VIDEO: Emirati entrepreneur Nazek Al Sabbagh is helping preserve the old tradition of making salted fish - GulfToday

VIDEO: Emirati entrepreneur Nazek Al Sabbagh is helping preserve the old tradition of making salted fish


Nazek Al Sabbagh is the owner of the retail store Malleh Gourmet.

Mitchelle D’Souza, Sub-editor/Reporter

When former civil engineer Nazek Al Sabbagh started selling malleh, a traditional Emirati salted fish dish made mainly with tuna or king fish, she had no inkling she was going to reach it to new heights of popularity.

Today she can proudly claim to have been featured on international shows — culinary experts of the likes of John Torode and Andrew Zimmern have shone a spotlight on her star dish, malleh — and she is a force to reckon with in the food business, having won many awards for innovation and creation.

Nazek dived into the malleh-making business in 2010 after retiring from her civil engineering profession.

“I come from a business background. Being born in UAE, business runs in our blood,” states the self-proclaimed workaholic.

The businesswoman always mulled over what she would do after hanging up her hat, and that’s how Malleh Gourmet and two of her other enterprises (a fashion designing label and a quick fix maintenance company) were born.

The salted fish preparation of malleh is typically eaten with white rice.

Another method is boiling the malleh with spices and having it as a side with biryani and pilaf.

It is an indispensable food item in Emirati cuisine, and is consumed by families, especially during Eid.

Malleh is a form of salted fish (tuna or king fish) that is preserved and aged.

“This is very important to us,” explains Nazek.

“After Ramadan we eat meat, we eat fried food. But we don’t have malleh because it’s salted.

“But on the first day of Eid, every house would have this on the table, especially Eid al-Fitr. It’s a must.”

Along with her sister Zohoor Al Sabbagh, who is malleh’s ‘ingredient master,’ Nazek sells the preserved fish dish out of their boutique in Jumeirah 2.

Aside from malleh, they offer sehnah (a lightly coloured powdered condiment made from ground anchovies), mehyawah (a form of preserved anchovy paste that is delicately mixed with traditional spices) and jashei (sundried and salted anchovy fillets devoid of skin, bones and head).

Nazek struck upon the idea of opening her boutique on discovering the lack of quality malleh in the market.

“Every time I went to the market to buy malleh, I couldn’t find one that matched my standards.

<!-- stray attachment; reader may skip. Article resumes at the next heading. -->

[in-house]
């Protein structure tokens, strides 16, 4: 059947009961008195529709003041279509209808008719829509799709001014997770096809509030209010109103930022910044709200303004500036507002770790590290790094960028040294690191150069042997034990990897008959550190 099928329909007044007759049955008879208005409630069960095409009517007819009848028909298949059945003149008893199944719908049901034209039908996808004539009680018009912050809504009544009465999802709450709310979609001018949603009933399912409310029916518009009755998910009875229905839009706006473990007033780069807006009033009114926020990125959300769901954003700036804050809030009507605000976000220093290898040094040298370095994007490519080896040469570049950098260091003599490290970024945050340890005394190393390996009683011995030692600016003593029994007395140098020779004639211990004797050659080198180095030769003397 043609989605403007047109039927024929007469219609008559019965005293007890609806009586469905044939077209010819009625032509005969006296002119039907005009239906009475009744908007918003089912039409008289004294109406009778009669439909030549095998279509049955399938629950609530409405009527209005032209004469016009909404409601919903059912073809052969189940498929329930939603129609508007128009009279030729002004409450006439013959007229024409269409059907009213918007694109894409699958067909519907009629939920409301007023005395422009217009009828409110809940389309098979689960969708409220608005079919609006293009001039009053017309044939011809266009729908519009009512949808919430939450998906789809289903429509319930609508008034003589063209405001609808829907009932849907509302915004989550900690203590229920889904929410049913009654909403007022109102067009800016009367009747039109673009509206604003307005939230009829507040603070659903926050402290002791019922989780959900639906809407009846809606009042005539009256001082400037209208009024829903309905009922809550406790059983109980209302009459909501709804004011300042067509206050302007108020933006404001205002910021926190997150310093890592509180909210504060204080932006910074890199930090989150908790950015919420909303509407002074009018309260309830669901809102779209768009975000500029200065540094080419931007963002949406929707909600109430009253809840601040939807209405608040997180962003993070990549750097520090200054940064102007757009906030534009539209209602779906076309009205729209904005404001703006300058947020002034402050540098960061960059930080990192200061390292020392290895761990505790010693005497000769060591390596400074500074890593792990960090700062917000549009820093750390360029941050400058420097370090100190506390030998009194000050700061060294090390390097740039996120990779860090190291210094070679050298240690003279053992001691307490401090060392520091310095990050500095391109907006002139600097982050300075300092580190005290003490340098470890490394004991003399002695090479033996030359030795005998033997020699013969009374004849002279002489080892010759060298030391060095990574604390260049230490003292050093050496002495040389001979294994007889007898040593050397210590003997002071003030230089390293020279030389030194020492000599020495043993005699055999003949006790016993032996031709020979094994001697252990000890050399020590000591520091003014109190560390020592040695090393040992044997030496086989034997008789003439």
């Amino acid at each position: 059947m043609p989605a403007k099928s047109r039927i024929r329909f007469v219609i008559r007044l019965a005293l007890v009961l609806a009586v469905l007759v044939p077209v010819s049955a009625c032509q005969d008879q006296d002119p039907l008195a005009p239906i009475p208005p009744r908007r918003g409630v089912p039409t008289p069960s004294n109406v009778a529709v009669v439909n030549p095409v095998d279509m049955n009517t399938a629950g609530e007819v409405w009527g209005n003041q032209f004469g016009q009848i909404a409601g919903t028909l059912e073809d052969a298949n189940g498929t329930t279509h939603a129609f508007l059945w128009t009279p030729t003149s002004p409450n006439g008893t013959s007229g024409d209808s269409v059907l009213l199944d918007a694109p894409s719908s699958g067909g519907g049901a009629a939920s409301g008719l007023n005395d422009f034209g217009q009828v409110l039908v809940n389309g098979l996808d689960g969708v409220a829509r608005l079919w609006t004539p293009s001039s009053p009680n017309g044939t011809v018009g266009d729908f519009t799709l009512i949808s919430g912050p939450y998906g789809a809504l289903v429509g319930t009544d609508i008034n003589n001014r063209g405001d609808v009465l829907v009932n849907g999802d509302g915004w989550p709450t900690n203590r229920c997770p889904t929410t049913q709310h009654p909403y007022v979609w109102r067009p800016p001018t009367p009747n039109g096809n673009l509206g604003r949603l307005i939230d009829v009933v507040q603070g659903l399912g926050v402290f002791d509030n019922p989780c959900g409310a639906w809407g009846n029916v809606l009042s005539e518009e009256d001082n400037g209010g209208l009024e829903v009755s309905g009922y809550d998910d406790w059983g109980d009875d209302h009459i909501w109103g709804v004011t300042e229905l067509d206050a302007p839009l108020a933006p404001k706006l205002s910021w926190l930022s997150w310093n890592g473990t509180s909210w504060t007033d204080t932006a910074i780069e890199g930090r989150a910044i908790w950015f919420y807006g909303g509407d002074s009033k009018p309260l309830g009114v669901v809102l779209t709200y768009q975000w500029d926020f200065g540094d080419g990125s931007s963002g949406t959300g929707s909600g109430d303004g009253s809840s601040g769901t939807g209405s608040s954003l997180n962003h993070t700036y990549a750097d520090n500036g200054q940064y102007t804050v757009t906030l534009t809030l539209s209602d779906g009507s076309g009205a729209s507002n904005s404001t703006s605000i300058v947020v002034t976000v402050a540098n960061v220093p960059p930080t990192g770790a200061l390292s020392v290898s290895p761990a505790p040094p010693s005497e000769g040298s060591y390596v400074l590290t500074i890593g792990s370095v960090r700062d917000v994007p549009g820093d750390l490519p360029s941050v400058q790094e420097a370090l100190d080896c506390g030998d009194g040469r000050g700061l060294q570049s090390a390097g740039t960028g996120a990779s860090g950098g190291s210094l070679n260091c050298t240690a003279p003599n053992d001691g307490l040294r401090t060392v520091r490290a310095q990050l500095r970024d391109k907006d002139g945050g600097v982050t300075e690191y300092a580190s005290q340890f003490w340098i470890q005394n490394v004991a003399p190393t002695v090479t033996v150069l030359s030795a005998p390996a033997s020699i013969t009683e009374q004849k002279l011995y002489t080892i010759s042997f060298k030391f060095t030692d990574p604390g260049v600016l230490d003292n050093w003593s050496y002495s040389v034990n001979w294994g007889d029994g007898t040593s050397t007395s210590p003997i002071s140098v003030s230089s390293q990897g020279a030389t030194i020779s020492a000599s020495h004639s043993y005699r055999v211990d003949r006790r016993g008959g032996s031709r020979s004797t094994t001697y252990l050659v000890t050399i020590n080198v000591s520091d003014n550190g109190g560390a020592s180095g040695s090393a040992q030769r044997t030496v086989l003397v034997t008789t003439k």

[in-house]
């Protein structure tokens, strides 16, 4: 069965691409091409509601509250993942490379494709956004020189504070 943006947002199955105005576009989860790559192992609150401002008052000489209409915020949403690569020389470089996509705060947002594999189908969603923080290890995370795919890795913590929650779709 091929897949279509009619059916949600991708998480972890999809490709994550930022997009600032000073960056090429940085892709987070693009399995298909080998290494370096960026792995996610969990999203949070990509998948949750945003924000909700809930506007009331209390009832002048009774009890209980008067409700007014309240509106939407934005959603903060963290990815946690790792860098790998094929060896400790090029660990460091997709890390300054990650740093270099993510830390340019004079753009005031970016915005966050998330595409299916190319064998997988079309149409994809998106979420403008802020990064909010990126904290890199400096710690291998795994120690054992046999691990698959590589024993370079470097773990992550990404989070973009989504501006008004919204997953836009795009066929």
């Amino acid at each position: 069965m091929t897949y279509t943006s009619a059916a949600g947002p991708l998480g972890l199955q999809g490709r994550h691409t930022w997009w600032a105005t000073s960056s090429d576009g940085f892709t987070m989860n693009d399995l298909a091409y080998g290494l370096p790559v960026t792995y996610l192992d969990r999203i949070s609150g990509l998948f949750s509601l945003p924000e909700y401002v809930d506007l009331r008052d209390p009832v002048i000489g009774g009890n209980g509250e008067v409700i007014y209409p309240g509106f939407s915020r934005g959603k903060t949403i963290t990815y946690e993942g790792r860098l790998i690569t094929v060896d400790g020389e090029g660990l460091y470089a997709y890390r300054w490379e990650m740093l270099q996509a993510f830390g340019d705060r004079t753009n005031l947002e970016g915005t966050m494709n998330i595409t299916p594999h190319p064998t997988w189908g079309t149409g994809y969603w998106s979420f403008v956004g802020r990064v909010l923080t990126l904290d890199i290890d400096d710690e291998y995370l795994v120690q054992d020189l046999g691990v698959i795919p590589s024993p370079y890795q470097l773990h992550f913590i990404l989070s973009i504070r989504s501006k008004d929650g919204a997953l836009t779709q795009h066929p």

“I wanted all the grandparents and elders to find a specialised malleh shop any time of the year; one they could trust.

“Our recipe for malleh is just like the way our ancestors made it.”

The Malleh Gourmet store is located in Jumeirah.

While there are many retail varieties of malleh available in the market, what makes Malleh Gourmet a winner is the process by which it’s prepared.

It is the first one to make use of superior quality packaging and the only one in the market that displays the ingredients and it’s percentage on each label.

Their bottles are barcoded and have been exported to countries in the GCC region such as Kuwait and Bahrain, and the cities of New York and London as well.

Nazek opines, “Malleh can be brought from the market. You can get it for a nominal price.

“But people come to us because they know it’s clean and hygienic.

“They trust the ingredients and it’s sustainable. You’ll come 10 years later and it will still stay the same.”

Her mission now is getting the younger generation to develop a liking for malleh.

“I am so honoured that my customers are not of any particular age category. I have customers in their 20s.

“That’s our mission, keeping this traditional dish alive and interesting for future generations.”

While malleh appeals to the palette of Emiratis across all ages, millenials tend to lean more towards mehyawah or sehna (it’s usually relished by sprinkling atop white rice drizzled with ghee and lemon).

Nazek is working towards keeping it exciting for them by employing a hands-on approach.

“I do exhibitions where I showcase malleh and it’s a whole feast,” she states. “People just stop in their tracks and watch the spectacle.

“For salted fish, I say, we need to train the chefs. That’s what we do. My sister and I.

“This is another level. We not only sell, but train them on how to make the product.

“We have conducted a few cooking sessions in restaurants and hotels, attended by food bloggers and foodies.”

Besides malleh, one can also find other forms of preserved fish-based preparations such as sehnah (left) and mehyawa (right) at Nazek’s store.

As for the brand’s future, it surely looks bright with Malleh Gourmet poised to expand further.

It has also been registered for the upcoming Expo 2020 event.

“Maybe one day we could be like KFC with branches everywhere,” jests the boss lady.

She continues, “There’s no other way to make this product more relevant than expansion.

“I can feel the forces pushing me into expansion without questioning or hesitation.”

Nazek signs off by quoting an insightful proverb: “Give a man a fish and you feed him for a day; teach a man to fish and you feed him for a lifetime.”

She professes: “We are here for this purpose. We preserve not only the fish, but also the traditional food, that authentic taste.”

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